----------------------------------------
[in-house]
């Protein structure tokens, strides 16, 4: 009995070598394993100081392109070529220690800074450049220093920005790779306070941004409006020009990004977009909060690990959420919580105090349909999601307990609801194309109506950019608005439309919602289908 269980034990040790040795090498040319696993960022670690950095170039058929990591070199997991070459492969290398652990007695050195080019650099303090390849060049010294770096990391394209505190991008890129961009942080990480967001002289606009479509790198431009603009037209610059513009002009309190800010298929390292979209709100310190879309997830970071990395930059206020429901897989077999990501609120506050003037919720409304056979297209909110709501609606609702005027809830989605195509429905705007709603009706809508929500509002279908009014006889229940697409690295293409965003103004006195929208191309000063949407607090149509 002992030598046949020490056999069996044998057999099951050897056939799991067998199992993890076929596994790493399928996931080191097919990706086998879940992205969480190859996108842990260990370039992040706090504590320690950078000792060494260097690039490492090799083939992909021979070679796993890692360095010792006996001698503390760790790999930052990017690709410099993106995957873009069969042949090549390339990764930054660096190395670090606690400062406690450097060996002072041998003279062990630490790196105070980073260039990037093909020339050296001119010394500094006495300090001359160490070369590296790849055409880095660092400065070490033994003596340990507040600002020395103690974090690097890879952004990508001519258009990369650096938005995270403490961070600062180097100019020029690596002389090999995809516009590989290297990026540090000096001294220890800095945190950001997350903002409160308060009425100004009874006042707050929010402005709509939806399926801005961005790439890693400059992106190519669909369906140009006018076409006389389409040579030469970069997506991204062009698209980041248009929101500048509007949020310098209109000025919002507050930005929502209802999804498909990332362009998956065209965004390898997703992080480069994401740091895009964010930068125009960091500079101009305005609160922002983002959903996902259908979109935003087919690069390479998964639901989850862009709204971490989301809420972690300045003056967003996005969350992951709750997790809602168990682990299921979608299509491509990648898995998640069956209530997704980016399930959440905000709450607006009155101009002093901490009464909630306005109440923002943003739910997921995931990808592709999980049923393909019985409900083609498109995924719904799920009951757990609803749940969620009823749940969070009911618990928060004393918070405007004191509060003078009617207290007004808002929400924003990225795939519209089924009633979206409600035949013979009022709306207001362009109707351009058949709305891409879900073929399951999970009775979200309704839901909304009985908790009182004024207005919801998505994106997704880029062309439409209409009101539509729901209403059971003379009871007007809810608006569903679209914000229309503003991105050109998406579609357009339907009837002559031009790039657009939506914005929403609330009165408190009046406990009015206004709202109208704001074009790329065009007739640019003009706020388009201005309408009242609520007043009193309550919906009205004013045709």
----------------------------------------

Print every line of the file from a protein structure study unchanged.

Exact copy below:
[in-house]
């Protein structure tokens, strides 16, 4: 009995070598394993100081392109070529220690800074450049220093920005790779306070941004409006020009990004977009909060690990959420919580105090349909999601307990609801194309109506950019608005439309919602289908 269980034990040790040795090498040319696993960022670690950095170039058929990591070199997991070459492969290398652990007695050195080019650099303090390849060049010294770096990391394209505190991008890129961009942080990480967001002289606009479509790198431009603009037209610059513009002009309190800010298929390292979209709100310190879309997830970071990395930059206020429901897989077999990501609120506050003037919720409304056979297209909110709501609606609702005027809830989605195509429905705007709603009706809508929500509002279908009014006889229940697409690295293409965003103004006195929208191309000063949407607090149509 002992030598046949020490056999069996044998057999099951050897056939799991067998199992993890076929596994790493399928996931080191097919990706086998879940992205969480190859996108842990260990370039992040706090504590320690950078000792060494260097690039490492090799083939992909021979070679796993890692360095010792006996001698503390760790790999930052990017690709410099993106995957873009069969042949090549390339990764930054660096190395670090606690400062406690450097060996002072041998003279062990630490790196105070980073260039990037093909020339050296001119010394500094006495300090001359160490070369590296790849055409880095660092400065070490033994003596340990507040600002020395103690974090690097890879952004990508001519258009990369650096938005995270403490961070600062180097100019020029690596002389090999995809516009590989290297990026540090000096001294220890800095945190950001997350903002409160308060009425100004009874006042707050929010402005709509939806399926801005961005790439890693400059992106190519669909369906140009006018076409006389389409040579030469970069997506991204062009698209980041248009929101500048509007949020310098209109000025919002507050930005929502209802999804498909990332362009998956065209965004390898997703992080480069994401740091895009964010930068125009960091500079101009305005609160922002983002959903996902259908979109935003087919690069390479998964639901989850862009709204971490989301809420972690300045003056967003996005969350992951709750997790809602168990682990299921979608299509491509990648898995998640069956209530997704980016399930959440905000709450607006009155101009002093901490009464909630306005109440923002943003739910997921995931990808592709999980049923393909019985409900083609498109995924719904799920009951757990609803749940969620009823749940969070009911618990928060004393918070405007004191509060003078009617207290007004808002929400924003990225795939519209089924009633979206409600035949013979009022709306207001362009109707351009058949709305891409879900073929399951999970009775979200309704839901909304009985908790009182004024207005919801998505994106997704880029062309439409209409009101539509729901209403059971003379009871007007809810608006569903679209914000229309503003991105050109998406579609357009339907009837002559031009790039657009939506914005929403609330009165408190009046406990009015206004709202109208704001074009790329065009007739640019003009706020388009201005309408009242609520007043009193309550919906009205004013045709």